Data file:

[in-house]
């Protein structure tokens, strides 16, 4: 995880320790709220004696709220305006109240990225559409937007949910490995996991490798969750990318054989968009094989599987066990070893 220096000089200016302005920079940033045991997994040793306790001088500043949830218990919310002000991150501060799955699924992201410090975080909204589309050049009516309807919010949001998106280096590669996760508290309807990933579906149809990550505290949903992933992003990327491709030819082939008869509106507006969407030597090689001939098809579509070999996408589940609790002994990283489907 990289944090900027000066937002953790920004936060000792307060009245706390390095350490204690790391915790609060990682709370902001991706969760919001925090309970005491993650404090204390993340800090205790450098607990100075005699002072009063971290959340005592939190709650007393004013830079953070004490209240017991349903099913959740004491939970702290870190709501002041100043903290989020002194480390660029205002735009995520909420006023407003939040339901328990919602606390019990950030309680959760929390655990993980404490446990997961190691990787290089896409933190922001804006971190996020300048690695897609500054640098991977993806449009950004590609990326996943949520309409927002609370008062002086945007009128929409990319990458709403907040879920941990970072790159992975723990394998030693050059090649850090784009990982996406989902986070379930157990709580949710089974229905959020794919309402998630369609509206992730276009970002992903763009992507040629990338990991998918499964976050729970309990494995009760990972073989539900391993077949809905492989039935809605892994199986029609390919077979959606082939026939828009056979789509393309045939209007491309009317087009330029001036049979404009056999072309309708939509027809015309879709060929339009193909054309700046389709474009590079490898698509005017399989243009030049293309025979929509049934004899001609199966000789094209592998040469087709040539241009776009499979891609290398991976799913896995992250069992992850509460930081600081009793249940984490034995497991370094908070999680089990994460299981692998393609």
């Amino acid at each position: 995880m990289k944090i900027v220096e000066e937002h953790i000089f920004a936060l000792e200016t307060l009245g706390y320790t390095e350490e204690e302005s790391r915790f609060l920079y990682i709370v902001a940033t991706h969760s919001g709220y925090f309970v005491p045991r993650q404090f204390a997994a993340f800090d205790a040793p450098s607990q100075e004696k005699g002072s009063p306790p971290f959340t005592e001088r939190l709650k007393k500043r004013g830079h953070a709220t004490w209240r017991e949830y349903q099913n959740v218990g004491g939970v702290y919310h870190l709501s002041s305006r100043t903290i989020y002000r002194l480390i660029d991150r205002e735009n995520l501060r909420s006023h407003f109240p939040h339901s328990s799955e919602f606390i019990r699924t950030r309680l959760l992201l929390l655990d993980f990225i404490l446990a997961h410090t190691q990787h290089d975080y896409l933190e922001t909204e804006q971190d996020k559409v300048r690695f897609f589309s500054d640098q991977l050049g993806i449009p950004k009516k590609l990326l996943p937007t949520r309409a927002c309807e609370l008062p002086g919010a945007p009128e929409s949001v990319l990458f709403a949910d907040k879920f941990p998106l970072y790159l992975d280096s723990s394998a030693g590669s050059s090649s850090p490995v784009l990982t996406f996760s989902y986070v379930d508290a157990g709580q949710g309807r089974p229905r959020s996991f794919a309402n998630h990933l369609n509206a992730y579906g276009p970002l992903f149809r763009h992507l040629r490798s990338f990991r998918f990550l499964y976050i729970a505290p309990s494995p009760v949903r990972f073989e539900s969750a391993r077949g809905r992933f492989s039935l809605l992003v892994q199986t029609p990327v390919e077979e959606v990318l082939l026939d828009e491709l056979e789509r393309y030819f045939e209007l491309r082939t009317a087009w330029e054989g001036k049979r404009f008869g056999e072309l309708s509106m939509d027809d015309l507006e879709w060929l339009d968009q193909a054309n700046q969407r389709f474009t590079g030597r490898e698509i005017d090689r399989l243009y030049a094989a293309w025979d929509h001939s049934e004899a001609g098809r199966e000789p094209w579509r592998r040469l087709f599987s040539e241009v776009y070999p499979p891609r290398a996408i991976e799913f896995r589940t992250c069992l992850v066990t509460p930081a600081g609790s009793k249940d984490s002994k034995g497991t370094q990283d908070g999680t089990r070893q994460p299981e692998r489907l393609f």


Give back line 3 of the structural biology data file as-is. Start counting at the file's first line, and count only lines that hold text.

């Amino acid at each position: 995880m990289k944090i900027v220096e000066e937002h953790i000089f920004a936060l000792e200016t307060l009245g706390y320790t390095e350490e204690e302005s790391r915790f609060l920079y990682i709370v902001a940033t991706h969760s919001g709220y925090f309970v005491p045991r993650q404090f204390a997994a993340f800090d205790a040793p450098s607990q100075e004696k005699g002072s009063p306790p971290f959340t005592e001088r939190l709650k007393k500043r004013g830079h953070a709220t004490w209240r017991e949830y349903q099913n959740v218990g004491g939970v702290y919310h870190l709501s002041s305006r100043t903290i989020y002000r002194l480390i660029d991150r205002e735009n995520l501060r909420s006023h407003f109240p939040h339901s328990s799955e919602f606390i019990r699924t950030r309680l959760l992201l929390l655990d993980f990225i404490l446990a997961h410090t190691q990787h290089d975080y896409l933190e922001t909204e804006q971190d996020k559409v300048r690695f897609f589309s500054d640098q991977l050049g993806i449009p950004k009516k590609l990326l996943p937007t949520r309409a927002c309807e609370l008062p002086g919010a945007p009128e929409s949001v990319l990458f709403a949910d907040k879920f941990p998106l970072y790159l992975d280096s723990s394998a030693g590669s050059s090649s850090p490995v784009l990982t996406f996760s989902y986070v379930d508290a157990g709580q949710g309807r089974p229905r959020s996991f794919a309402n998630h990933l369609n509206a992730y579906g276009p970002l992903f149809r763009h992507l040629r490798s990338f990991r998918f990550l499964y976050i729970a505290p309990s494995p009760v949903r990972f073989e539900s969750a391993r077949g809905r992933f492989s039935l809605l992003v892994q199986t029609p990327v390919e077979e959606v990318l082939l026939d828009e491709l056979e789509r393309y030819f045939e209007l491309r082939t009317a087009w330029e054989g001036k049979r404009f008869g056999e072309l309708s509106m939509d027809d015309l507006e879709w060929l339009d968009q193909a054309n700046q969407r389709f474009t590079g030597r490898e698509i005017d090689r399989l243009y030049a094989a293309w025979d929509h001939s049934e004899a001609g098809r199966e000789p094209w579509r592998r040469l087709f599987s040539e241009v776009y070999p499979p891609r290398a996408i991976e799913f896995r589940t992250c069992l992850v066990t509460p930081a600081g609790s009793k249940d984490s002994k034995g497991t370094q990283d908070g999680t089990r070893q994460p299981e692998r489907l393609f």